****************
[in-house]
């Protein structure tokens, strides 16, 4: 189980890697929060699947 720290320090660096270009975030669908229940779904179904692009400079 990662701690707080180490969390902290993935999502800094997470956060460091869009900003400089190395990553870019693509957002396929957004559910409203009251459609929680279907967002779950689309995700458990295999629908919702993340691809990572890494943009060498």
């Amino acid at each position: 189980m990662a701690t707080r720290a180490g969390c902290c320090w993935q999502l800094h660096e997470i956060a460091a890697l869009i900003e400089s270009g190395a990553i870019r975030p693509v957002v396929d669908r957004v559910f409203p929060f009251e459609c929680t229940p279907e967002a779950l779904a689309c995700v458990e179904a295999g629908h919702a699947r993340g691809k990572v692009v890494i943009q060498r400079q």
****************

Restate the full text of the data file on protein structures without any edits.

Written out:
[in-house]
């Protein structure tokens, strides 16, 4: 189980890697929060699947 720290320090660096270009975030669908229940779904179904692009400079 990662701690707080180490969390902290993935999502800094997470956060460091869009900003400089190395990553870019693509957002396929957004559910409203009251459609929680279907967002779950689309995700458990295999629908919702993340691809990572890494943009060498």
């Amino acid at each position: 189980m990662a701690t707080r720290a180490g969390c902290c320090w993935q999502l800094h660096e997470i956060a460091a890697l869009i900003e400089s270009g190395a990553i870019r975030p693509v957002v396929d669908r957004v559910f409203p929060f009251e459609c929680t229940p279907e967002a779950l779904a689309c995700v458990e179904a295999g629908h919702a699947r993340g691809k990572v692009v890494i943009q060498r400079q």